“Thanks.” Joe said, taking two and handing one to Loni. They both were glassy-eyed and stoned. “Wanna hit?” Joe reached for the bong.

“No, thanks.”

“Oh yeah, Loni said you don’t smoke no more. Hey, you got anything else?”

I sat next to them on the sofa and dug into my pocket. “Let’s see, I think I got a couple of ludes somewhere. Yeah, here we go.” I pulled the baggie out and held it up. “One, and some crumbs.”

“Let’s smoke ‘em.” Joe said, reaching for his bong again.

“I don’t know, Joe. I heard that’ll put blisters on your lungs.”

He looked at me, “Is that bad?”

“I don’t know. But it don’t sound good.”

“Awww,” he said with the wave of a hand, “you only live once.”

“Yeah,” I smiled, “why not get it over with.”

Joe and I laughed. It felt good to see him again. I felt something wake up inside of me as soon as I heard him laugh. Loni didn’t feel it though. She just looked at us like we were crazy. “I’m not smoking anything that might put blisters on my lungs.”

“Don’t worry,” Joe said. He reached into the baggie and pulled out the whole lude. “You eat this one. Mann and I will smoke the crumbs. Cool?” He looked at both of us.

“Cool.”

“Fine with me.” Loni took the lude from Joe and looked at it. “’714′. What does that mean?”

“That means it’s good. Eat it.” Joe pushed the lude toward her. She stopped him. “I can do it.” She looked at the lude again. “Why is it swirled?”

“Oh, you got one of those.”

“What do you mean ‘one of those’?”

“From that batch.”

What batch?” All of a sudden Loni looked really concerned.

“Oh, don’t worry. It’s not bad. It’s just swirled because the batch didn’t get mixed good. I call them ‘loony ludes.’ You don’t know what you’re going to get. You might not get off at all, or it might knock your boots off.” I looked at Joe. “Got a good deal on ‘em.”

“Whoa.” Loni handed it back. “I’ve only done ludes twice. I don’t want to o.d.”

“Relax. Relax. Here,” Joe bit the lude in half and handed part to Loni. He swallowed the other half.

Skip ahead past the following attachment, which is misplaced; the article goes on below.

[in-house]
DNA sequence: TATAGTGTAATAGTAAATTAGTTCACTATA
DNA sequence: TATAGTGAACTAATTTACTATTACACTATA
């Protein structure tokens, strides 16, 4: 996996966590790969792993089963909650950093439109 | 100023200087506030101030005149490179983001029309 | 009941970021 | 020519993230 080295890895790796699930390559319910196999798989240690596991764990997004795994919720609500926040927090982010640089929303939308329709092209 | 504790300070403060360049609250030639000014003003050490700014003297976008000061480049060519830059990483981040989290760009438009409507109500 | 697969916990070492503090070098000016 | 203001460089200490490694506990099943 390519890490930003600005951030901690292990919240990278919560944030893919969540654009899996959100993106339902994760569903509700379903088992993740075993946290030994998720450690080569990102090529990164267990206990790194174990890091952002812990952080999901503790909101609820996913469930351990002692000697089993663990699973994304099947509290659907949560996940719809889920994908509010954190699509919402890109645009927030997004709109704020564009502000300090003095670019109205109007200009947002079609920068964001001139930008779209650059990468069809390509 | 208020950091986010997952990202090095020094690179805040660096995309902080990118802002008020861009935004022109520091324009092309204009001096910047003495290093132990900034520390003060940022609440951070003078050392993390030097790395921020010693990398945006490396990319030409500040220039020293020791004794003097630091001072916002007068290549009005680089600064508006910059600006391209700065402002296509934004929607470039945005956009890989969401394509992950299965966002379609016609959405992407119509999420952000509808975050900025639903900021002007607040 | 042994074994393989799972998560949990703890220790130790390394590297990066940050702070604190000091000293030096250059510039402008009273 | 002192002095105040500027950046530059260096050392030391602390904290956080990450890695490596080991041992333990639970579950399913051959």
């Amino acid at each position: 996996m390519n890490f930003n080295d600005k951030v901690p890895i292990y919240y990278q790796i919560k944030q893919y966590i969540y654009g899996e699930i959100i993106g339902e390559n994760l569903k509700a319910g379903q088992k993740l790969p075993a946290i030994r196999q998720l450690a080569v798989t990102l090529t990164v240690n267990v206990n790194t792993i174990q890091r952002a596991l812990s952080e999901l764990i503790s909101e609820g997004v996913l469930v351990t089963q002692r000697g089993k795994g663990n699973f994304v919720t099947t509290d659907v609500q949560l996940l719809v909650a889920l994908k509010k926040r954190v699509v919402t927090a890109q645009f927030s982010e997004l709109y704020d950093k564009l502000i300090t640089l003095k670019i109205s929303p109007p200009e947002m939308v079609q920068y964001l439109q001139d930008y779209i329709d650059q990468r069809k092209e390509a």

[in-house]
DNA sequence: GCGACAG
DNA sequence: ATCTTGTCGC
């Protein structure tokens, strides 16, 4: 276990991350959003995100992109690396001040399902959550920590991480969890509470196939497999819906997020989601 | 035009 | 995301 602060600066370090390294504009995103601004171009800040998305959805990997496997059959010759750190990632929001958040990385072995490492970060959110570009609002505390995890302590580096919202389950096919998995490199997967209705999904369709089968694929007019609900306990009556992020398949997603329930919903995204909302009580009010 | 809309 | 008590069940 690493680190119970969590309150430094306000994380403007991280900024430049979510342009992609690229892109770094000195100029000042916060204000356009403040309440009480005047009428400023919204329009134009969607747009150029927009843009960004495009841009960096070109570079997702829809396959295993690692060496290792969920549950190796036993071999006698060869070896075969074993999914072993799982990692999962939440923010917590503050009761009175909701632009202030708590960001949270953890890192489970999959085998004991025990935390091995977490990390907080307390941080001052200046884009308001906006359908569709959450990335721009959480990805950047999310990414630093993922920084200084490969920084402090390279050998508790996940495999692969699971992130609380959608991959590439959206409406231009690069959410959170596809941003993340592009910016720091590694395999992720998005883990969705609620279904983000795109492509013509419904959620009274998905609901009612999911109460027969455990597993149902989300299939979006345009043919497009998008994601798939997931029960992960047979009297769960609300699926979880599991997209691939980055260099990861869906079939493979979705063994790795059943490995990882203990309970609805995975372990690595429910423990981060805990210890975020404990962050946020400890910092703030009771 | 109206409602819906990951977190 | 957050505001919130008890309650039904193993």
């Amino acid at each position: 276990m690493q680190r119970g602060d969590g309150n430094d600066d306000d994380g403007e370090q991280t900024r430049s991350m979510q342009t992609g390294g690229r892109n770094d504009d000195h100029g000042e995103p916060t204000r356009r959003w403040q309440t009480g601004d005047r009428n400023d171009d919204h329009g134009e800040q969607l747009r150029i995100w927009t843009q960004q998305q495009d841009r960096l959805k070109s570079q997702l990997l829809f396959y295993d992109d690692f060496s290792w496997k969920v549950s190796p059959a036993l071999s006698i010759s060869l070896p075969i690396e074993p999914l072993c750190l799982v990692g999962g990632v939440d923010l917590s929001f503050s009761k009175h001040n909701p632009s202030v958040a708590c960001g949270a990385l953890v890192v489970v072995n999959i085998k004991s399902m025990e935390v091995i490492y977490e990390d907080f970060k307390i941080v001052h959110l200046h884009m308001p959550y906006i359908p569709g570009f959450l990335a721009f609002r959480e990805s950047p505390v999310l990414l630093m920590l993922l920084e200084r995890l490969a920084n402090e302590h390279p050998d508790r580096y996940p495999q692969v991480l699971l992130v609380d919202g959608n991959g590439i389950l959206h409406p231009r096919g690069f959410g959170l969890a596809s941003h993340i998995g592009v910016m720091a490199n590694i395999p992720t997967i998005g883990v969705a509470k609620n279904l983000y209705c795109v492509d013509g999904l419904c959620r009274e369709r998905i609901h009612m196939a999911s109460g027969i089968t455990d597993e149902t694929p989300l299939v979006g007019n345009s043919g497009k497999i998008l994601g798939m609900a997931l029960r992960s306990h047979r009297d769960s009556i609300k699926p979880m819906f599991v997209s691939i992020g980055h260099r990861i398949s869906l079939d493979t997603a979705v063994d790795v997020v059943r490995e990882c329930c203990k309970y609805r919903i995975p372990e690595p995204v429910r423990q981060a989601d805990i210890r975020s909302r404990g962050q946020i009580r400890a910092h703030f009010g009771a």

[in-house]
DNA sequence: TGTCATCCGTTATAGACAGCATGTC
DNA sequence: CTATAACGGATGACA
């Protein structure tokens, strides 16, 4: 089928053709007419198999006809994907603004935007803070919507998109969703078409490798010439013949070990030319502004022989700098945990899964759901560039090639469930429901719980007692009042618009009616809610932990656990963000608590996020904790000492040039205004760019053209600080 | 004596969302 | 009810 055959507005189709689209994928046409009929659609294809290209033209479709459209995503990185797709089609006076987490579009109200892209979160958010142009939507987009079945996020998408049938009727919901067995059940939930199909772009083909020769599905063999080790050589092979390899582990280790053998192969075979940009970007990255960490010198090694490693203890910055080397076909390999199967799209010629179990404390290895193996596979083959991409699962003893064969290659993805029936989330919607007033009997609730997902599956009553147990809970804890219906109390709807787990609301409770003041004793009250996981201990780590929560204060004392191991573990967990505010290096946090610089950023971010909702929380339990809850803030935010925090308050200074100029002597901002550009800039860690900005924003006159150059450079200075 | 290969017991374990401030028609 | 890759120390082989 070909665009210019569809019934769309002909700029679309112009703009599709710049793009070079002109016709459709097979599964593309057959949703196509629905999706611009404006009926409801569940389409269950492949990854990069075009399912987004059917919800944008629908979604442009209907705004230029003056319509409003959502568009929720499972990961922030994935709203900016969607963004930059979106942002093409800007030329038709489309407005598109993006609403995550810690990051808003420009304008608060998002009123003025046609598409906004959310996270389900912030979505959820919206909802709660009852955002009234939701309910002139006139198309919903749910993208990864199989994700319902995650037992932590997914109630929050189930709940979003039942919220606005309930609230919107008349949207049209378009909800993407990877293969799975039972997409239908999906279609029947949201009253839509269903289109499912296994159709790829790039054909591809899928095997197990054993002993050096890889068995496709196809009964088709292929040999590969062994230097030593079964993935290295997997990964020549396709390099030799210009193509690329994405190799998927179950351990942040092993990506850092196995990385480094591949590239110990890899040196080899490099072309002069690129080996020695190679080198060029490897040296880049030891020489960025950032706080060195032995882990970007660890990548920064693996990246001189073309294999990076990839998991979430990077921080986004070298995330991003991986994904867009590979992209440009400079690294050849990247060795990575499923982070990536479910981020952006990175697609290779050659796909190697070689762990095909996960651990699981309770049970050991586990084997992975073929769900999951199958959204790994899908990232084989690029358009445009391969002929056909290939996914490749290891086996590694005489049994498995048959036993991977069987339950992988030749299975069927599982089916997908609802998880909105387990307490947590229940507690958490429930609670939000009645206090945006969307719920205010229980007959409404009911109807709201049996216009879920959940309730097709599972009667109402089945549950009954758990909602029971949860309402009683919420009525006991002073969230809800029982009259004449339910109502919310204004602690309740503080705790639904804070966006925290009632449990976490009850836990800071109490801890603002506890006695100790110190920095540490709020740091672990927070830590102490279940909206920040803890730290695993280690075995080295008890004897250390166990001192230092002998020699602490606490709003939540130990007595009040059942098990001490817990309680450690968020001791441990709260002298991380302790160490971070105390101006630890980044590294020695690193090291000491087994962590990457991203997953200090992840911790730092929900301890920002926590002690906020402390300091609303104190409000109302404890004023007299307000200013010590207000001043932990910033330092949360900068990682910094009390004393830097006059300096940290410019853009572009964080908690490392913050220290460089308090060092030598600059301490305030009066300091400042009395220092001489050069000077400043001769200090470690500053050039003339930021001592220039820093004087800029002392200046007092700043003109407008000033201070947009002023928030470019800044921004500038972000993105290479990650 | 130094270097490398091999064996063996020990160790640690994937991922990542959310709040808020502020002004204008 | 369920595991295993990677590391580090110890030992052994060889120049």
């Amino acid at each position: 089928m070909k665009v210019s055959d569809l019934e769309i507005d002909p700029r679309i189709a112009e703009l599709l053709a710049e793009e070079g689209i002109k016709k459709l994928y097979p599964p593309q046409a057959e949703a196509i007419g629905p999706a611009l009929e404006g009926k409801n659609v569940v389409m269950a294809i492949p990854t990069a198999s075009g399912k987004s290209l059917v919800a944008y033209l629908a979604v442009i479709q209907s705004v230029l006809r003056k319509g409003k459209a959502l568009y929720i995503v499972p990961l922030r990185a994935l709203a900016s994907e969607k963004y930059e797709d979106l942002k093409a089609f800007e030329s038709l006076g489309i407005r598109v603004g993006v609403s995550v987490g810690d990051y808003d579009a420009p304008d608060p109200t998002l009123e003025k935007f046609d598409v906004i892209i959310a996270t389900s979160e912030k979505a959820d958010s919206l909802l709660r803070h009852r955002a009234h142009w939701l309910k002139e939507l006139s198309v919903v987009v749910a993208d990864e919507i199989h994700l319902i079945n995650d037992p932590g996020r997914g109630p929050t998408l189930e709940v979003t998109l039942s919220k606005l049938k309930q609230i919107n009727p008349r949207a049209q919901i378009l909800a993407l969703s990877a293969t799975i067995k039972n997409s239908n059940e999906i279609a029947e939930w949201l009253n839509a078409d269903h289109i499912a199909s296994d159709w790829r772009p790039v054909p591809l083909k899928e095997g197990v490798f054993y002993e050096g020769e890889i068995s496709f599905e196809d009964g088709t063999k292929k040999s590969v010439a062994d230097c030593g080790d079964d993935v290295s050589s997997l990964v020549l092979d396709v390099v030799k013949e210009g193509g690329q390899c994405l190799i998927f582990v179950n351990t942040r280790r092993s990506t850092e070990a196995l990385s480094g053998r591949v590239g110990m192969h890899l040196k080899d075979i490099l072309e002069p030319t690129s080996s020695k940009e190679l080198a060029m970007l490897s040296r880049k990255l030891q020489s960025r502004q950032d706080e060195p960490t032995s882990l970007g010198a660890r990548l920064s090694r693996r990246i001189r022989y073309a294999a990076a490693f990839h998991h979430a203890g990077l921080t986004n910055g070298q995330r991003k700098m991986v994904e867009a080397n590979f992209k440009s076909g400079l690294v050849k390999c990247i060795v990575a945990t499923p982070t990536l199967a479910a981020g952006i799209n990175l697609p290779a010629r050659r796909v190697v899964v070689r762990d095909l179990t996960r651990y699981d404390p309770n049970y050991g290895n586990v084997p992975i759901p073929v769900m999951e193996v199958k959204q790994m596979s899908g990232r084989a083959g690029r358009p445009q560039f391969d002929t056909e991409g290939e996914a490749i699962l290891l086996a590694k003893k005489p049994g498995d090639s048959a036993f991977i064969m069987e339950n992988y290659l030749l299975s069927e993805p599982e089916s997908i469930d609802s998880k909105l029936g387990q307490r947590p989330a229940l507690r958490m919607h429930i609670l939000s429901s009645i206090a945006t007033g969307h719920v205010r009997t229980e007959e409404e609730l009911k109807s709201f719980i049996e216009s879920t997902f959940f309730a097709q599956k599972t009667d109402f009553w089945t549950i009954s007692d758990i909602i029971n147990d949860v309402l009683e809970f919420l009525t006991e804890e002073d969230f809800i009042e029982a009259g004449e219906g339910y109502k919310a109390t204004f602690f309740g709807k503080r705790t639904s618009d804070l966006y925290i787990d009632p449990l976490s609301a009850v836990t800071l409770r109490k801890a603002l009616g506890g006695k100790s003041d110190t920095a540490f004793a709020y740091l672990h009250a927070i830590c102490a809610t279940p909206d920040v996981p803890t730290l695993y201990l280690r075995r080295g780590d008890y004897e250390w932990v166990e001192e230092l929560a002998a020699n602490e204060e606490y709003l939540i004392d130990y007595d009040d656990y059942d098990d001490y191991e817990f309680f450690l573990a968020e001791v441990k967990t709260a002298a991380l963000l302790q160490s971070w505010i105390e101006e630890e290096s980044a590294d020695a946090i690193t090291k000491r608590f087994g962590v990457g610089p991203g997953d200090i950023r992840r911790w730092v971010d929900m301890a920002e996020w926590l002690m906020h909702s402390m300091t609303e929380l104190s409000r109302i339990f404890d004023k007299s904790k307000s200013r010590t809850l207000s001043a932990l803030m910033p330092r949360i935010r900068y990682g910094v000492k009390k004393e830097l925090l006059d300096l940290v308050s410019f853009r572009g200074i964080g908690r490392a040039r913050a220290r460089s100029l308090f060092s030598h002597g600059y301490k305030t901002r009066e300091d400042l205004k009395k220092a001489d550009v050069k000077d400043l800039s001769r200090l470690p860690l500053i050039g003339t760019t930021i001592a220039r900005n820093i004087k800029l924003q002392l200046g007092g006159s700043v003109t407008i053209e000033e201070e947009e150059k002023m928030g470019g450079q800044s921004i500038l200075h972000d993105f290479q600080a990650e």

“Ok,” she said, washing it down with Natty Boh.

I ate some crumbs and Joe packed the bong with the rest. We tapped beers, “To the land of pleasant living.”

“See you in Hell my friend.” Then we lit the bong and passed it back and forth. Ludes are harsh, harsher than hash oil. And they really weren’t meant to be smoked. I could feel my lungs burning and not in the good way. And they smelled terrible too. But it was effective. Pretty soon we were all mellow as meatloaf.

Loni was sitting between us with her head on Joe’s shoulder when she started rubbing both our legs. She looked at Joe and gave him a kiss, then she looked at me.

Call it performance anxiety. Call it too much beer and Quaalude. Call it whatever you want, but it didn’t happen for me. At first I was into it. I mean, Loni was hot as fuck. I mean hot, with dark shiny skin and that ass popping out. I certainly thought of her in that way. Often. And I thought about her and Joe together. But I never thought about the three of us together. And when it happened, it just didn’t do anything for me. Actually, it upset me that it didn’t do anything for me. I started thinking the worst, like maybe I was some kind of traditional guy. And that scared me and pissed me off so I tried even harder, but that of course didn’t work. You can’t force a boner. At least, I couldn’t.